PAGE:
All insurance have value whether or not we make a claim! They give us peace of mind. The retiree who purchases an annuity at age 65 but only lives to age 70 REDUCED the risk of a long life even though THE RISK of living long did not happen. People who purchase car insurance, term insurance, medical insurance or critical illness do not crib about not making a claim, right? Are those premiums wasted? NO. It gives us ‘peace of mind’.  Many retirees considering annuities MAY NOT see longevity insurance in the same way as they view other policies but purchasing life annuities provide a transfer-of-risk insurance benefit. So if your grandfather is fine at the age of 90, better arm yourself with an annuity. Makes sense? Yes, yes, yes.

Liquidity is another thing that people worry about. The money once paid is GONE. You cannot get even a rupee out of that contract. No penalties for withdrawing – IT JUST CANNOT BE WITHDRAWN. Many people are worried about this too!  The annuitant takes a big sum of his assets that could be spent and purchases a life annuity whose value can only be spent as periodic payments. Let’s assume a retiree decides to spend Rs. 100,000 of cash on a life annuity that pays Rs. 6,000 a year. She will now not see the Rs. 100,000 for the rest of her life.

The alternative to purchasing a life annuity is to self manage your investment portfolio. I am worried about a person’s investing skills, alertness levels, who he listens to, etc. I would not recommend that – unless your son / daughter or their spouses are handling it.  The same risks / difficulties crop up even when when you are handling it yourself without an annuity!

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5 Responses to “Only LIC policy that I like”

  1. I am retiring and do not have any taxable income after retirement (my income will be only dividend and tax free Interest). Found that the superannuation fund with my employer will be taxed at 30% if I withdraw it while retiring. But if I transfer it to LIC annuity (immediate annuity – Jeevan Akshay VI), principal is not taxed. The ‘pension’ rate of 7.1% for life also seemed good. So, I am going for it. Note that this pension is virtually tax free since it falls within the tax free slab.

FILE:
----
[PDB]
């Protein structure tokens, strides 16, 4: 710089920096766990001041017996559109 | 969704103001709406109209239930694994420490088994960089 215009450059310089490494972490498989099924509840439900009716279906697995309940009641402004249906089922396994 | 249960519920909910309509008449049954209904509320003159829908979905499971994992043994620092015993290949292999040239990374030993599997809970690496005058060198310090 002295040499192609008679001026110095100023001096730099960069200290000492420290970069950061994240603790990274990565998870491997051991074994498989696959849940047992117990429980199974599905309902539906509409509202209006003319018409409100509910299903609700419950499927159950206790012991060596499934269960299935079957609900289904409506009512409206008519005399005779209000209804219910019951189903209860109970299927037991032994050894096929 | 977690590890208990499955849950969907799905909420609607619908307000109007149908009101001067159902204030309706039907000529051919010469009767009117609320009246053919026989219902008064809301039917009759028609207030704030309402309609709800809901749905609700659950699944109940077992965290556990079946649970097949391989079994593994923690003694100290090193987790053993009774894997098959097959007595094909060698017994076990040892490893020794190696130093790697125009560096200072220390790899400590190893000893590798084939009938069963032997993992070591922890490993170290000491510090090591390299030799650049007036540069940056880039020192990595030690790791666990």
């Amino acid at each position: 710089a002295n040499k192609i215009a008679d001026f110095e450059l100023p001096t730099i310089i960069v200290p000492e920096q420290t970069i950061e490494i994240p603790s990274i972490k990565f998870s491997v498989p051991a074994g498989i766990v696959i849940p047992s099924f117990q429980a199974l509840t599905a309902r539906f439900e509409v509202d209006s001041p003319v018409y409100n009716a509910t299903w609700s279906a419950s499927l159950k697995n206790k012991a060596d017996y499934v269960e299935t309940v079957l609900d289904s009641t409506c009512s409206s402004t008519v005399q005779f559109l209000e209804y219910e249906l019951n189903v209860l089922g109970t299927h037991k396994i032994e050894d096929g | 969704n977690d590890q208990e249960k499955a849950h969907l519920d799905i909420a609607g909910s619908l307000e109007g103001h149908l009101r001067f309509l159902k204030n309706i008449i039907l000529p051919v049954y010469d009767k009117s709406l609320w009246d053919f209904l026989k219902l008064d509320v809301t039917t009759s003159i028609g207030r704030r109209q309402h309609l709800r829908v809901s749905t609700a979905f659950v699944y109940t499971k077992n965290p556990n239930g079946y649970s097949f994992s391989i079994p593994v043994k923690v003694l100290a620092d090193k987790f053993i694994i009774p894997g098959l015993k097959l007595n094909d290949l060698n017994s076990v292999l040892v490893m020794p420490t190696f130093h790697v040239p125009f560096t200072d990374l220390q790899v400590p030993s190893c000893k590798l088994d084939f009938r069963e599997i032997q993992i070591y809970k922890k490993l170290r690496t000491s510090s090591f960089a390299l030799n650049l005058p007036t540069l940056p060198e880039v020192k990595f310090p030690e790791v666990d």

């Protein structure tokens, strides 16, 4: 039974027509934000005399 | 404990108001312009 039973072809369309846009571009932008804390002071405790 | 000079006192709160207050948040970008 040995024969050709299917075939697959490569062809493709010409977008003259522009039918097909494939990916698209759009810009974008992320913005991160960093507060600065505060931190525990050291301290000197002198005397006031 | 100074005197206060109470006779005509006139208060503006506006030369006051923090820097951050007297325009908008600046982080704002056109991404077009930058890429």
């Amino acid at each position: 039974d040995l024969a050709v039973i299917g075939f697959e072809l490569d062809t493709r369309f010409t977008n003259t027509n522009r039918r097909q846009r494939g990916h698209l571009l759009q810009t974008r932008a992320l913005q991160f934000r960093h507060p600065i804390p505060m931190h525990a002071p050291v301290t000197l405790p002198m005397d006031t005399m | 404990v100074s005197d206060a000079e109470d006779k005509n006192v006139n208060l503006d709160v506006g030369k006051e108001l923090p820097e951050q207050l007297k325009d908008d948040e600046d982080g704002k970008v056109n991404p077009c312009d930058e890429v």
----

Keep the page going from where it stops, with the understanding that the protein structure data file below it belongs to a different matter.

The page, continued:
2. So for Rs. 100,000 where we saw that a 60 year old was getting 9350, a 70 year old will get about 12000 and a 80 year old will get about Rs. 18000 per month. This is obvious, is it not? REMEMBER THESE FIGURES ARE INDICATIVE AND I HAVE TAKEN FROM AN OLD TABLE – now the rates will be lower as interest rates have softened.

    seems to be mistake in figures it is per year or month?

  3. Bhupesh,
    Do you think that for 100,000, you will get 18k per month as annuity. If that is the case, i would blindly put all my money there and sit at home 🙂

  4. no harm correcting, however obvious it may appear

  5. suresh gopalakrishna on June 21st, 2017 at 6:18 pm

    I will be getting pension. hence is it good to go for this annuity policy in my wife she is not having any income. so even after my death she will be getting money.